Yesterday marked the last official day on the job for the 112th Congress. That particular Congress made history by breaking a record: they were deemed the least productive Congress ever due to lack of legislation passed. Today, the 113th Congress will make history of its own; this group will be the most diverse Congress ever. When the legislators swear into office taking the constitutionally mandated oath at noon, American citizens will be represented by a class of not just men, but by more women and openly gay lawmakers. Among the legislators, Congress will also have 43 African American members (though only one, Tim Scott was appointed by North Carolina Gov. Nikki Haley, will be in the Senate as the nation’s 7th ever black Senator). Interestingly, straight white men are a minority among House Democrats.
This past Election Day, Democrats increased their majority in the Senate while Republicans held on to the majority in the House of Representatives. Here is a list of outgoing and incoming senators and Congresspeople; the list separates those who were ousted from office from those who retired. On Election Day the Senate added 12 newly-elected members – including eight Democrats, one Independent, and three Republicans. In the House of Representatives, 82 newly-elected legislators will take their place, replacing long-time representatives such as Ron Paul (R-TX) and Barney Frank (D-MA), while the Senate replaced such notable retirees as Kay Bailey Hutchison R-TX), Joe Lieberman (I-CT), Ben Nelson (D-NE), and Olympia Snowe (R-ME) who was known to cross the political aisle to get legislation such as Obamacare passed. Now, in the Senate, with four women added to the list there is a total of 20 — 16 of whom are Democrats and 4 are members of the GOP.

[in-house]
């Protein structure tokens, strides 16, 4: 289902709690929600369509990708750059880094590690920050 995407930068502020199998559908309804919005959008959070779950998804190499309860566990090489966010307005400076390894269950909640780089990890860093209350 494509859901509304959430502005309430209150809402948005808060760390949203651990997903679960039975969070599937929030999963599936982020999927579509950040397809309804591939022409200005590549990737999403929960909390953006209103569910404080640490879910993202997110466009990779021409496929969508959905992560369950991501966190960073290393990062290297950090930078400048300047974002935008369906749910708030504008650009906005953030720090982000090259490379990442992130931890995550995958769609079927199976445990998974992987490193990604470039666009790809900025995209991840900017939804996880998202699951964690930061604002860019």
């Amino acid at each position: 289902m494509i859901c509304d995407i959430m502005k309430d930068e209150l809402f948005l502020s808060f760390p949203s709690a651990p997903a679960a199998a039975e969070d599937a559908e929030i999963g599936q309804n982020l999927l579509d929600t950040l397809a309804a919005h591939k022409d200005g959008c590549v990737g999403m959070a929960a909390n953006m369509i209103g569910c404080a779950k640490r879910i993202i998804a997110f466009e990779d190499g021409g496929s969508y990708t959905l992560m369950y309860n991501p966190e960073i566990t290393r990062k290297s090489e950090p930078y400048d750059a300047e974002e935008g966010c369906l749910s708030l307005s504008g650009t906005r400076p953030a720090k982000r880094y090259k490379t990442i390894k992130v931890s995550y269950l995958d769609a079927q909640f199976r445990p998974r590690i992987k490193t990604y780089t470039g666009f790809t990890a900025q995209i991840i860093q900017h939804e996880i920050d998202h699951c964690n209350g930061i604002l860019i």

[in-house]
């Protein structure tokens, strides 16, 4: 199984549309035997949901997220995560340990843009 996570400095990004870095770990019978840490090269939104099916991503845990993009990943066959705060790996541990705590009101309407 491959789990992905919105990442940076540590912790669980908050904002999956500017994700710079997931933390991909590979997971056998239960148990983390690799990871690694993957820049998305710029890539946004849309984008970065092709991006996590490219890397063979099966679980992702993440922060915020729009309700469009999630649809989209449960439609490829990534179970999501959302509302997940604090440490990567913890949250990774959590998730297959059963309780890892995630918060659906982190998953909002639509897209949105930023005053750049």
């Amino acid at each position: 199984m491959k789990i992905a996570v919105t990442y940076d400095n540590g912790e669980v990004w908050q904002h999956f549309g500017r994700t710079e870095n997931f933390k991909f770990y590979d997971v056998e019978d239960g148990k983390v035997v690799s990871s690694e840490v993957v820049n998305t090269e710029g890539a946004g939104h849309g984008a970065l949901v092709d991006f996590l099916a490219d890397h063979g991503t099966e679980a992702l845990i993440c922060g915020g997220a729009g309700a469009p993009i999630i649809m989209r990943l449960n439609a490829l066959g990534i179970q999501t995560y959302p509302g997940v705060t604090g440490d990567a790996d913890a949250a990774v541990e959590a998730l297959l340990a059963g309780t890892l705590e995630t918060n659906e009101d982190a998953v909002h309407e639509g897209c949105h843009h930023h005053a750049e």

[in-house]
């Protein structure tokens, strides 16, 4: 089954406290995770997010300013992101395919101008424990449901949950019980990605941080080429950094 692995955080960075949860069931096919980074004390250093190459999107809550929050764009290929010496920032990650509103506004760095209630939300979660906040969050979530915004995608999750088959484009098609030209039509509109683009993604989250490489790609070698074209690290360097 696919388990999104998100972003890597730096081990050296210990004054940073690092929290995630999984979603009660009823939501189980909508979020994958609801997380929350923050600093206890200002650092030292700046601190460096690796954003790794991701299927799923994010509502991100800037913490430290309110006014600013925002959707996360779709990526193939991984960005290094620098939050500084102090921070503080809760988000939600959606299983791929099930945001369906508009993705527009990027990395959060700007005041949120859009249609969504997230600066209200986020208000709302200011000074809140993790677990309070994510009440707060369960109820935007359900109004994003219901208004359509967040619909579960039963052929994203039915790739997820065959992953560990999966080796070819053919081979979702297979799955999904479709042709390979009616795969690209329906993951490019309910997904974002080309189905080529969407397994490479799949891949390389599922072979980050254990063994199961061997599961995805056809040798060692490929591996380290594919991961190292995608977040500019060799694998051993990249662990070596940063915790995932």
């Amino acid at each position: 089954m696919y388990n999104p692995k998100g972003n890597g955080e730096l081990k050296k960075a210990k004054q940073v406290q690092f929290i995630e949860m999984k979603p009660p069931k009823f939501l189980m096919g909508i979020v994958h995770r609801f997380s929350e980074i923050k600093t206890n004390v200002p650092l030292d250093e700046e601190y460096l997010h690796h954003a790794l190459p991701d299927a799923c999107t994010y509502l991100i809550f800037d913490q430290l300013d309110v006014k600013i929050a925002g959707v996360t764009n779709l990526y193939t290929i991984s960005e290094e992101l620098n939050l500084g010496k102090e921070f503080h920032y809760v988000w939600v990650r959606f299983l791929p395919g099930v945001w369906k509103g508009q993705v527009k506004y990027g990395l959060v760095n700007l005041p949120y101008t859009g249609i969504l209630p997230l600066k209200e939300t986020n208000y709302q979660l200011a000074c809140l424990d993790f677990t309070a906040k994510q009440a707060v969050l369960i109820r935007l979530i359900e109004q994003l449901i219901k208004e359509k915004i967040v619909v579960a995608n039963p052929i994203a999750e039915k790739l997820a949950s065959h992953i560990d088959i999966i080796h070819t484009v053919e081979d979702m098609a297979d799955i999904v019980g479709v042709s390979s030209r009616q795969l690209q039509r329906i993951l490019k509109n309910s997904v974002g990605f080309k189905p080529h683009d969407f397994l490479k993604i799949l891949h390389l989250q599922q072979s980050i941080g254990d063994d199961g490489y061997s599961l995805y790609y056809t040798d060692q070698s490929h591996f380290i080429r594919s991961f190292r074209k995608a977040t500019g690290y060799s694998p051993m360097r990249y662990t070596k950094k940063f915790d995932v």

New Senator Tammy Baldwin (D-WI) is the first openly-gay person elected to the Senate. She’ll Be working alongside Elizabeth Warren (D–MA) who won one of the most contentious Senate races during the election season against incumbent Scott Brown – now rumored to be considering a run for the seat being vacated by Senator John Kerry, if Kerry is confirmed as President Obama’s Secretary of State, replacing Hillary Clinton.
One item of note is that this year’s freshman class of Republicans is significantly smaller than the freshman class of 2010 that was swept in on a wave of Tea Party popularity. Many believe that the strict ideology followed by those freshmen is directly responsible for House Speaker John Boehner’s inability to control members of his own party and prevent what appears to be unprecedented obstruction against any legislation put forth by a President.
Given the recent history of Congress, the 113th Congress has many hurdles to overcome. But if the newly elected representatives approach their new jobs with the thought in mind that they were elected to enact change and move this nation forward that, in and of itself, will make history.